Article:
Puerto Rico Compass ©

Q4 2015: No End Yet for PR’s Fiscal Crisis

How this impacts 4Q-2015 economic indicators

Several bold events occurred this quarter in Puerto Rico and the US. In October, the US Department of Treasury presented a Roadmap for Congressional Action, suggesting key measures to deal with PR’s fiscal crisis. At the end of the year and after several public hearings, Congress could not reach an agreement regarding Chapter 9, a federal fiscal control board, Medicaid funds parity for PR or other lifesavers such as the Earned Income Tax Credit or a Child Tax Credit for Puerto Rican households. Locally, the administration was dealing with liquidity strains and submitted several proposals to solve the problem. However, it appears that without federal assistance, the internal actions will fall short. The net effect of this situation is widespread pessimism and uncertainty. This current issue analyzes how these events have impacted economic indicators during 4Q 2015 and what to expect in the near future.

Puerto Rico Economic Pulse ©

November 2015: Of Sun & Sand – Is it Enough?

Challenges facing the tourism sector in Puerto Rico

November 13th terrorist attacks in Paris had a negative impact on tourism. French hotels and restaurants reported a major impact. These events highlight the need for protection from disruption to business and leisure travellers. The 2015 Global Summit in Madrid looked at how companies and destinations go on to reinvent their products, businesses and ways of working, to emerge stronger and more resilient to meet future challenges head on. Realizing these opportunities will require businesses and governments to adopt deeper levels of connectivity, openness, and trust in years to come. Today, travellers are more demanding and make their voice heard around the world, positively or negatively in minutes; and millions of new jobs in the industry will demand people skills and talent. What can PR learn from these new challenges? How do we compare with our Caribbean neighbors? Is PR ready?

Puerto Rico Economic Pulse ©

October 2015: Quo Vadis Puerto Rico – Part II

PR’s proposal for a fiscal & economic growth plan

On October 15, 2015, the PR House of Representatives and the Senate presented bills for the fiscal and economic recovery of PR. This call to action responds to a plan for FY2016-2022 submitted by a Working Group (WG), designated by Governor Alejandro García Padilla. The plan includes several measures and calls for a Fiscal Control Board (FCB) to be appointed by Governor Padilla but all this has not yet been approved by the PR Legislature. The task of the FCB is to approve a final detailed fiscal and economic plan by December 2015. This issue focuses on analyzing the WG’s plan and its FCB. Several questions remain unanswered throughout this process. For instance, is the underlying assumption that fixing the fiscal crisis will promote economic growth? What has been the experience of fiscal control boards in the US, such as, NYC, DC, and Detroit? Where do we stand now.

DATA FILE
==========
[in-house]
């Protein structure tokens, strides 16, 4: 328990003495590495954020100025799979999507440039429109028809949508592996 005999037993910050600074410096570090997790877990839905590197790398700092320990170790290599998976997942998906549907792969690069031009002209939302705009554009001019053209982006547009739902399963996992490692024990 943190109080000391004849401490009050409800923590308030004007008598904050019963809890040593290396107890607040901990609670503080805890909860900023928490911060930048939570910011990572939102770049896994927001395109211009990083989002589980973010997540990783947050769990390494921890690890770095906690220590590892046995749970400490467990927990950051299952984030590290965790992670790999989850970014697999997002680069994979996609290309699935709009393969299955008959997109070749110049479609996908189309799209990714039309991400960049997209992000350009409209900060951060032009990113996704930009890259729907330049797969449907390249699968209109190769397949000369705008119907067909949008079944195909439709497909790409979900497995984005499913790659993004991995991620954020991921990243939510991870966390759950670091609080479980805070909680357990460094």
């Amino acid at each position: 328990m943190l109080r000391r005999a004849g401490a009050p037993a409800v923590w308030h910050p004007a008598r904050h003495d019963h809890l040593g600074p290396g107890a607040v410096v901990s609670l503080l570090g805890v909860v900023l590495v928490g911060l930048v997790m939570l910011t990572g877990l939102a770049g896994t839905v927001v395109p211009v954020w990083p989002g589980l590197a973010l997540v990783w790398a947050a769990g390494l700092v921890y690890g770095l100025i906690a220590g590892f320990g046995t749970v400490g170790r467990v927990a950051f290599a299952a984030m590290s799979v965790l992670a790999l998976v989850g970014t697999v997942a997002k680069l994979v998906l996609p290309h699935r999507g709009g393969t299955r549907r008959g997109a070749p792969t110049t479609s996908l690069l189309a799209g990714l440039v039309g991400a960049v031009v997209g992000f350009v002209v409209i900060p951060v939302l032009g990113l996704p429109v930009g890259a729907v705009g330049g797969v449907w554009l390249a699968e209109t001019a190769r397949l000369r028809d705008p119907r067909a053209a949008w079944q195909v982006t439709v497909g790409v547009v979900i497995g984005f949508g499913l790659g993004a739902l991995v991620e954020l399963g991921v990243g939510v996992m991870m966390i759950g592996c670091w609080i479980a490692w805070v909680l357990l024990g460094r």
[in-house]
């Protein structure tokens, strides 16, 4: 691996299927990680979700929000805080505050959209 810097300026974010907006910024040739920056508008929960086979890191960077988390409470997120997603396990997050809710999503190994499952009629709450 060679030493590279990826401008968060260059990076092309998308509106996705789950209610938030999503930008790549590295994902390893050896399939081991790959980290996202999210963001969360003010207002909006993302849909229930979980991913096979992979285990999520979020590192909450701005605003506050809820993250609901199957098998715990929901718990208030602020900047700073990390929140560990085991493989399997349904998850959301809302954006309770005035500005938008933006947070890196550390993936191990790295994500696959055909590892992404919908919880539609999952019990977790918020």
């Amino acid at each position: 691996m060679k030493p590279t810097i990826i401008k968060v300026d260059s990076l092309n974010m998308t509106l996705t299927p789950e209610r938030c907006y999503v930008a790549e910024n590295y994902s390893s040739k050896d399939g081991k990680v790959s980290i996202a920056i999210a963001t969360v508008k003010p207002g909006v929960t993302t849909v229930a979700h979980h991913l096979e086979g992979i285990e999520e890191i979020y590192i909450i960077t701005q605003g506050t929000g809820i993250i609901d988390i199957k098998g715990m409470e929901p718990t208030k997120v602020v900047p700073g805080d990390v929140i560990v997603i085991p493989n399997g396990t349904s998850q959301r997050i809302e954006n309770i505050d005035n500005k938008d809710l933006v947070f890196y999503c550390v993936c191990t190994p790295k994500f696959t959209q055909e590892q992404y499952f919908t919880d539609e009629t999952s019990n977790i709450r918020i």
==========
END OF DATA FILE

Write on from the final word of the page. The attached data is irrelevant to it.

Puerto Rico Compass ©

Q3 2015: Recession’s Sharp Bite Continues

Puerto Rico’s sagging economy, 3Q-2015

It will take more than patience to free the PR economy from nine years of negative real growth. Failure to design and execute earlier in 2013 an effective economic plan explains in part our current situation and doing nothing is no option. It is important to understand if the continued declines in the 6 quarterly indices of HCCG for the PR economy are a cyclical phenomenon or a longer-lasting transition to a new, slower state. During Q3-2015, PR continued facing fiscal challenges with a shortfall of liquidity for payment of public debt service; a continued challenge with restructuring of the PR Electric Power Authority and other public debt; hearings before US Congress in an effort to present PR’s dire fiscal and economic situation to obtain some relief; a move to avert an upcoming cut in Medicaid and Medicare Advantage funds; and last minute amendments to a legislated 4% B2B service tax, among others. The prospect of a government shutdown is madness. All quarterly indices indicate nothing seems right. What is the right response?

Puerto Rico Economic Pulse ©

September 2015: Quo Vadis Puerto Rico – Part I

Past, present, and future with PR’s proposed fiscal plan

On September 10, 2015, S&P downgraded PR’s GO bonds to ‘CC’ from ‘CCC-‘, signaling an imminent default. This occurred the day after the Governor’s Working Group for the Fiscal and Economic Recovery of Puerto Rico submitted its Fiscal Restructuring Plan. It called for public debt restructurings and a Financial Control Board to close the huge $28bn financing gap forecasted thru 2020. With Puerto Rico already classified as a pariah in the municipal bond market, the financial alternatives for the government to grow the economy and address the fiscal crisis have become ever more difficult. Part I of this issue analyzes how PR arrived at this situation. Why public debt and fiscal restructuring are essential to a process of economic growth. Part II will analyze the government’s proposed fiscal Plan, measures and recommendations. We will review the experience of Financing Control Boards in other US jurisdictions and the fate of Puerto Rico if the Plan does not work. How we arrived at this point warrants a historical background.